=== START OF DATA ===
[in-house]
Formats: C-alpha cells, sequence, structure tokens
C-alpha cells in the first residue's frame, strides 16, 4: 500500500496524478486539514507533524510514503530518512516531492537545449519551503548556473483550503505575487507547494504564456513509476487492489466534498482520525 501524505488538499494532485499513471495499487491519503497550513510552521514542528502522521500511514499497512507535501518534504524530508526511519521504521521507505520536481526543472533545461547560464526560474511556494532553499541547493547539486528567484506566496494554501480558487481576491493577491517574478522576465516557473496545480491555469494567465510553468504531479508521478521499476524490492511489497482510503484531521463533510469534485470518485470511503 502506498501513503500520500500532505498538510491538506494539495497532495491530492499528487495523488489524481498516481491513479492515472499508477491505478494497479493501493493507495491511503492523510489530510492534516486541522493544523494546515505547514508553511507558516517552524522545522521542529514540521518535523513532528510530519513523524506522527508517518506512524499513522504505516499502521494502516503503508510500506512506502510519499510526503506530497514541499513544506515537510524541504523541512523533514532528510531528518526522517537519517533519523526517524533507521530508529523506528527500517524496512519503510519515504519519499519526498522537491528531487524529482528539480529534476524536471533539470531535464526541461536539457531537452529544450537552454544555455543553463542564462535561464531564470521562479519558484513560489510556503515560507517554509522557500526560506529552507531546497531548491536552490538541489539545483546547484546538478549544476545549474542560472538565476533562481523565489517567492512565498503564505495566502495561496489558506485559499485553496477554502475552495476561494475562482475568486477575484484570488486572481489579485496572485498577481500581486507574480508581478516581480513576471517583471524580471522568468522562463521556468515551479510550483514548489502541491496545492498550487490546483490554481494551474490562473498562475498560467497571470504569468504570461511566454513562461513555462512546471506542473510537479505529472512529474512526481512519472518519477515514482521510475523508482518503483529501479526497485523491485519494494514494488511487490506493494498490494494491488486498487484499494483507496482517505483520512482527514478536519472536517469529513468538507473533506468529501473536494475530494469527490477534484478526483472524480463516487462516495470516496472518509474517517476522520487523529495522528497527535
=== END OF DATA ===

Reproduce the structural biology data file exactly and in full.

[in-house]
Formats: C-alpha cells, sequence, structure tokens
C-alpha cells in the first residue's frame, strides 16, 4: 500500500496524478486539514507533524510514503530518512516531492537545449519551503548556473483550503505575487507547494504564456513509476487492489466534498482520525 501524505488538499494532485499513471495499487491519503497550513510552521514542528502522521500511514499497512507535501518534504524530508526511519521504521521507505520536481526543472533545461547560464526560474511556494532553499541547493547539486528567484506566496494554501480558487481576491493577491517574478522576465516557473496545480491555469494567465510553468504531479508521478521499476524490492511489497482510503484531521463533510469534485470518485470511503 502506498501513503500520500500532505498538510491538506494539495497532495491530492499528487495523488489524481498516481491513479492515472499508477491505478494497479493501493493507495491511503492523510489530510492534516486541522493544523494546515505547514508553511507558516517552524522545522521542529514540521518535523513532528510530519513523524506522527508517518506512524499513522504505516499502521494502516503503508510500506512506502510519499510526503506530497514541499513544506515537510524541504523541512523533514532528510531528518526522517537519517533519523526517524533507521530508529523506528527500517524496512519503510519515504519519499519526498522537491528531487524529482528539480529534476524536471533539470531535464526541461536539457531537452529544450537552454544555455543553463542564462535561464531564470521562479519558484513560489510556503515560507517554509522557500526560506529552507531546497531548491536552490538541489539545483546547484546538478549544476545549474542560472538565476533562481523565489517567492512565498503564505495566502495561496489558506485559499485553496477554502475552495476561494475562482475568486477575484484570488486572481489579485496572485498577481500581486507574480508581478516581480513576471517583471524580471522568468522562463521556468515551479510550483514548489502541491496545492498550487490546483490554481494551474490562473498562475498560467497571470504569468504570461511566454513562461513555462512546471506542473510537479505529472512529474512526481512519472518519477515514482521510475523508482518503483529501479526497485523491485519494494514494488511487490506493494498490494494491488486498487484499494483507496482517505483520512482527514478536519472536517469529513468538507473533506468529501473536494475530494469527490477534484478526483472524480463516487462516495470516496472518509474517517476522520487523529495522528497527535